BOOK THE FOURTH: A TURNING
Chapter 3: The Golden Dustman Sinks Again (continued)
'I think he is, sir.'
'Have you any particular reason for thinking so, Venus?'
'Well, sir,' returned that personage, 'the fact is, he has given me
another look-in, to make sure of what he calls our stock-in-trade
being correct, and he has mentioned his intention that he was not
to be put off beginning with you the very next time you should
come. And this,' hinted Mr Venus, delicately, 'being the very next
time, you know, sir--'
--'Why, therefore you suppose he'll turn to at the grindstone, eh,
Wegg?' said Mr Boffin.
'Just so, sir.'
Mr Boffin took his nose in his hand, as if it were already
excoriated, and the sparks were beginning to fly out of that feature.
'He's a terrible fellow, Venus; he's an awful fellow. I don't know
how ever I shall go through with it. You must stand by me, Venus
like a good man and true. You'll do all you can to stand by me,
Venus; won't you?'
Mr Venus replied with the assurance that he would; and Mr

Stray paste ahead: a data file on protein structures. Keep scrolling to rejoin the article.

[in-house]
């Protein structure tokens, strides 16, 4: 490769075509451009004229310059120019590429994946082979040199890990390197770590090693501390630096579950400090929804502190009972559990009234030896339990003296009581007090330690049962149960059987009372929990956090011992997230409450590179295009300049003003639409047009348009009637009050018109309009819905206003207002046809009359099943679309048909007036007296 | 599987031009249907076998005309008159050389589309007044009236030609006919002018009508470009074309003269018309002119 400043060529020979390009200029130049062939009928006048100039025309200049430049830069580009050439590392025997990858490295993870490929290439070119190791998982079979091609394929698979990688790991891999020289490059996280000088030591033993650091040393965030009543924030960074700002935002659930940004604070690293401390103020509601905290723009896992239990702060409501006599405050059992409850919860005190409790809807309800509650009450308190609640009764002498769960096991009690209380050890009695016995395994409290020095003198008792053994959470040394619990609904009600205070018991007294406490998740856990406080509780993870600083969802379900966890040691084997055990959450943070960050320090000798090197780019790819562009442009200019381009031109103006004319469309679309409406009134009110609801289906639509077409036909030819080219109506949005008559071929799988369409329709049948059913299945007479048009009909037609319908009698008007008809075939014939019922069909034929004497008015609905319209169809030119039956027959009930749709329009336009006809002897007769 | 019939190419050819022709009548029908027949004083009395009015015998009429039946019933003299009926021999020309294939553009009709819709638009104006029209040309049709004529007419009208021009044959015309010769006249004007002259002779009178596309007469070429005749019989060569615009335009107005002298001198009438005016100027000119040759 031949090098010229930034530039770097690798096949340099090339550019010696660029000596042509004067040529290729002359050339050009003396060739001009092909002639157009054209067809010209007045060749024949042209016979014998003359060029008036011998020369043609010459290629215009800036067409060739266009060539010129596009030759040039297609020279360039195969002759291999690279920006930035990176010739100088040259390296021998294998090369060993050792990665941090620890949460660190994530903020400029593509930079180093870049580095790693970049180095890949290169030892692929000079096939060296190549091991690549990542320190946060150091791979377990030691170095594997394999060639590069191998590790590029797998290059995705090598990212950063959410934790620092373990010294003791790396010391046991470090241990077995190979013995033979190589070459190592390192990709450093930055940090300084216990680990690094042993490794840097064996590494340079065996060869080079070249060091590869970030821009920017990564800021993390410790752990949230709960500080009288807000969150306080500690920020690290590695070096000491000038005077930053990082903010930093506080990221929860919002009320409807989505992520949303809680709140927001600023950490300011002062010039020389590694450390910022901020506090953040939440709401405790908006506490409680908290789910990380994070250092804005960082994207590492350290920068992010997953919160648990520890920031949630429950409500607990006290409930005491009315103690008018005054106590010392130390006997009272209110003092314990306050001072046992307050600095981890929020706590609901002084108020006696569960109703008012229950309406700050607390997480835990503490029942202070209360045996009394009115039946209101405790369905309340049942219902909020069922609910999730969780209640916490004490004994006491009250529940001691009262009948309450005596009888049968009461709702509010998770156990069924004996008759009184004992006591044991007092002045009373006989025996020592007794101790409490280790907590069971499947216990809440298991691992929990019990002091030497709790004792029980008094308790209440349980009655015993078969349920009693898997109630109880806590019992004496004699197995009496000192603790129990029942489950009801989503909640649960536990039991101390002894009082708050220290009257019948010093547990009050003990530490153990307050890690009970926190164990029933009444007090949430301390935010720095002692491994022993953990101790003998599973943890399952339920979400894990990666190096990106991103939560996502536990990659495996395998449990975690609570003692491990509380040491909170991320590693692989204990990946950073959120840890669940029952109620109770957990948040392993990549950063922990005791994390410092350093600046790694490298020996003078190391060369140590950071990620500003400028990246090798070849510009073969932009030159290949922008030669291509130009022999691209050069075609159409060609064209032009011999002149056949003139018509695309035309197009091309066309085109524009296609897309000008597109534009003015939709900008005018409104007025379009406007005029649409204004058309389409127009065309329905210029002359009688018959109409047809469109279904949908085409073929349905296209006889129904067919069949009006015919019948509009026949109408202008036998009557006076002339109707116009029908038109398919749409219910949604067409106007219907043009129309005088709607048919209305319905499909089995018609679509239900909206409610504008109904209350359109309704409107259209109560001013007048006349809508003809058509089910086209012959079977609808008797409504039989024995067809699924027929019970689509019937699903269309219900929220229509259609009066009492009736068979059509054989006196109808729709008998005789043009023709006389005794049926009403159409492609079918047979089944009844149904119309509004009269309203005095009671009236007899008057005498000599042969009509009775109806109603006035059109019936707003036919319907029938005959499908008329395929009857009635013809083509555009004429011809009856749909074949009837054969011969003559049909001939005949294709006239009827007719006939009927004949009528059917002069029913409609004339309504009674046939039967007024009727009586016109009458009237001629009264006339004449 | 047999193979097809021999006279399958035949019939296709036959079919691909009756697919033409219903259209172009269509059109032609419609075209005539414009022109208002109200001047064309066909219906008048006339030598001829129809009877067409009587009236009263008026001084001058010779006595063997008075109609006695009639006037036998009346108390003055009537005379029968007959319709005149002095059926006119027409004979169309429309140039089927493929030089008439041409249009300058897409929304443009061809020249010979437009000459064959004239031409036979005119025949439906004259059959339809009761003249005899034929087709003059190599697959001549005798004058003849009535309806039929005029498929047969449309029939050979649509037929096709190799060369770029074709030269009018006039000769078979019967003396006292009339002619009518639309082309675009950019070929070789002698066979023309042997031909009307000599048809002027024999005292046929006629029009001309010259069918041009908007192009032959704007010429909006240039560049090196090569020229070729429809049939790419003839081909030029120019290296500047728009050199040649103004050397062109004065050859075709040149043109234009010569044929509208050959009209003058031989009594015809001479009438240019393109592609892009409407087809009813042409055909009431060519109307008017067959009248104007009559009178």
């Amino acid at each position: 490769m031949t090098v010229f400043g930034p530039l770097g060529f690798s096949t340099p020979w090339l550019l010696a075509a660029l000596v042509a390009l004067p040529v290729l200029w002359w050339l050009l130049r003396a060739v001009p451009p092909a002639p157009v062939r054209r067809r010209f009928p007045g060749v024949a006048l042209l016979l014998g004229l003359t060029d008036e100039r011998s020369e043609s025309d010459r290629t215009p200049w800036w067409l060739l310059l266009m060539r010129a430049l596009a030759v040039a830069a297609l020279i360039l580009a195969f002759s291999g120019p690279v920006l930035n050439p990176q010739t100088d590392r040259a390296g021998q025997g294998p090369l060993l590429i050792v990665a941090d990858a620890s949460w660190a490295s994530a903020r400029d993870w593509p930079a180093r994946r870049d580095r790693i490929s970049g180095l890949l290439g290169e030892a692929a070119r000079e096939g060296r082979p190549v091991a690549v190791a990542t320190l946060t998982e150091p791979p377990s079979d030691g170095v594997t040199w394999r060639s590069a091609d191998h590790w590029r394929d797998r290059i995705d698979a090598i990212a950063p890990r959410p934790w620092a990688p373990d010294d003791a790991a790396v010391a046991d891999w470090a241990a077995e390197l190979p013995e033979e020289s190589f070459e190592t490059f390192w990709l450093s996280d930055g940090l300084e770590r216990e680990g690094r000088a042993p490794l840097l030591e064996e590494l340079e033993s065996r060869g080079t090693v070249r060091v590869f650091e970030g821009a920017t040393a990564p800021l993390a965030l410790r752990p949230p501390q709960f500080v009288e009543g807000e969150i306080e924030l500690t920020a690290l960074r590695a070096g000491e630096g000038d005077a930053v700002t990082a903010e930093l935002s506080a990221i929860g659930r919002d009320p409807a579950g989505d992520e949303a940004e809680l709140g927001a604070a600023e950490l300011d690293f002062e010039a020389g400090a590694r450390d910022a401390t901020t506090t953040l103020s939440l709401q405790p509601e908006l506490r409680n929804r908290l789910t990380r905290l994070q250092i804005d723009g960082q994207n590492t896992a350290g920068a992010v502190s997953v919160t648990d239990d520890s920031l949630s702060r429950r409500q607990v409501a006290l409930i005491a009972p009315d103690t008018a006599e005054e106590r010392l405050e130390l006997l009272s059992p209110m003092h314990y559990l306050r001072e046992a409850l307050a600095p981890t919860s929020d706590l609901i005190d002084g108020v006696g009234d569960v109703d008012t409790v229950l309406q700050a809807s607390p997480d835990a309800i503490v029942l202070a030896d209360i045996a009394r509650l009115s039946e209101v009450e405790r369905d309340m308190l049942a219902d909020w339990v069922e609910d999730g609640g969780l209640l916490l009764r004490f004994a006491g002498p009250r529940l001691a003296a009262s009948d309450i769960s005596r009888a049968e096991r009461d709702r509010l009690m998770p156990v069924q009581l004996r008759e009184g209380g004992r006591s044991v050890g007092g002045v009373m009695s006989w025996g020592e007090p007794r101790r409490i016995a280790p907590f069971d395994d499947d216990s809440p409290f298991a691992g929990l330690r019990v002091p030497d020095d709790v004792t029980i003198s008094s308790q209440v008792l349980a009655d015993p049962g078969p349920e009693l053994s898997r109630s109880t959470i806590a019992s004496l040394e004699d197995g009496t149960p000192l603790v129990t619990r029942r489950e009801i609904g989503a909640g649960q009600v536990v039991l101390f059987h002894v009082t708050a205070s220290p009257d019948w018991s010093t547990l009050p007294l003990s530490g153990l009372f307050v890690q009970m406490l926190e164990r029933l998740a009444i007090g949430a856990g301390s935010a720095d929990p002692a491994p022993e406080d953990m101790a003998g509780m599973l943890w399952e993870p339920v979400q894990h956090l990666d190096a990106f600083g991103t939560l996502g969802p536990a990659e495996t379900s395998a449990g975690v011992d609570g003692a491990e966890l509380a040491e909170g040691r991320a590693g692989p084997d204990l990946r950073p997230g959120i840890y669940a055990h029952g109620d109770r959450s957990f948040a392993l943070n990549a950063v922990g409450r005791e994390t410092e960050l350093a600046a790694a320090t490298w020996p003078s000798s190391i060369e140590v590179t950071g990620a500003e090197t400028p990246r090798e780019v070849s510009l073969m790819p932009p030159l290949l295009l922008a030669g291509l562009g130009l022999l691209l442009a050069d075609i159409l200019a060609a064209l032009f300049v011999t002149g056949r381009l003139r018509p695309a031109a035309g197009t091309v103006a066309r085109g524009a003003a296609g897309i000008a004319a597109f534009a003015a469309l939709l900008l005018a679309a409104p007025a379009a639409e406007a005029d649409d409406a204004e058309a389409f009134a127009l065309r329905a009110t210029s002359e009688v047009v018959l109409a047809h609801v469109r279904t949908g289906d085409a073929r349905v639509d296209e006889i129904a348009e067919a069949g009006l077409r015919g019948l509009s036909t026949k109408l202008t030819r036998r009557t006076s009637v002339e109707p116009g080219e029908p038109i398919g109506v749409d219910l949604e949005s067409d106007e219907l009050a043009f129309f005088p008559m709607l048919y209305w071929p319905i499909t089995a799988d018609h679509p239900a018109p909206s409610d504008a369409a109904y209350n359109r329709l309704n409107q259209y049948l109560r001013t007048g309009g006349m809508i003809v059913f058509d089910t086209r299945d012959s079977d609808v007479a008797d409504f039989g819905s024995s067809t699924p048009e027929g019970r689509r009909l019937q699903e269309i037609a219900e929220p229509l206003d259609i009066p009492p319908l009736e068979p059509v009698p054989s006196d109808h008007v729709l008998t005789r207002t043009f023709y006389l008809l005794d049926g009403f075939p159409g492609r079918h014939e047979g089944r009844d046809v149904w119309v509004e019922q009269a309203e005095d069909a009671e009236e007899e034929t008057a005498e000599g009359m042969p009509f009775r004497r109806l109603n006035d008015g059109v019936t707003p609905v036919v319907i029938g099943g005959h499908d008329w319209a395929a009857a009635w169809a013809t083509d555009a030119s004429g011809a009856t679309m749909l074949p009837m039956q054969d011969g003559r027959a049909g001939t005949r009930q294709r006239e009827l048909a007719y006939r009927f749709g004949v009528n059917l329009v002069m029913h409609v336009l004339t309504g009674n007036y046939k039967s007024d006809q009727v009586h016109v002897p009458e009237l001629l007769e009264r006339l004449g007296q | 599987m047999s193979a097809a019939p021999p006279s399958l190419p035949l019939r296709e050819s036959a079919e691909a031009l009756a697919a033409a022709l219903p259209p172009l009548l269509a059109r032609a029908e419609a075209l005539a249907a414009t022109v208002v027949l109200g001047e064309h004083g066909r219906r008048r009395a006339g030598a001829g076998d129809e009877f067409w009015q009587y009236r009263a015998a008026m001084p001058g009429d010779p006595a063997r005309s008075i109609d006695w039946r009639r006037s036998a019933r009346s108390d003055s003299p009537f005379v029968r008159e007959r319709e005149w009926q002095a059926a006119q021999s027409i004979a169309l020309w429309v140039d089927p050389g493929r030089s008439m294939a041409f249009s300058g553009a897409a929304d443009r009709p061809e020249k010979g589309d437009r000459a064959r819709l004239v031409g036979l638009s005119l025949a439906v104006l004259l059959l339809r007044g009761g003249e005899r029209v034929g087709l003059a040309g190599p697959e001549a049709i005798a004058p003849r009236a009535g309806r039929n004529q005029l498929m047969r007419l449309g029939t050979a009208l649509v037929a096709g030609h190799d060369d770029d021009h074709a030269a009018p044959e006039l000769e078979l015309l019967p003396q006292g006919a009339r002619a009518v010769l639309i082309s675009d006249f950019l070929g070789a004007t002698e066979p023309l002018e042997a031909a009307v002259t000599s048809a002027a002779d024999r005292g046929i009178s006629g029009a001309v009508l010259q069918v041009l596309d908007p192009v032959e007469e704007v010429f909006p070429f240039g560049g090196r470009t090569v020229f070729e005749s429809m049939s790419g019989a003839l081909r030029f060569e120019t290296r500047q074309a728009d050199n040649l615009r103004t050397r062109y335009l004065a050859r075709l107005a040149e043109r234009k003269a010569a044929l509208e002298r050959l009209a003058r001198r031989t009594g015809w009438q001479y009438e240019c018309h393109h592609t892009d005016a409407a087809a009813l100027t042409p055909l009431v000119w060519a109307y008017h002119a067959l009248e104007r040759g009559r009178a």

Boffin, looking anxious and dispirited, pursued the way in silence
until they rang at the Bower gate. The stumping approach of
Wegg was soon heard behind it, and as it turned upon its hinges he
became visible with his hand on the lock.
'Mr Boffin, sir?' he remarked. 'You're quite a stranger!'
'Yes. I've been otherwise occupied, Wegg.'
'Have you indeed, sir?' returned the literary gentleman, with a
threatening sneer. 'Hah! I've been looking for you, sir, rather what
I may call specially.'
'You don't say so, Wegg?'
'Yes, I do say so, sir. And if you hadn't come round to me tonight,
dash my wig if I wouldn't have come round to you tomorrow.
Now! I tell you!'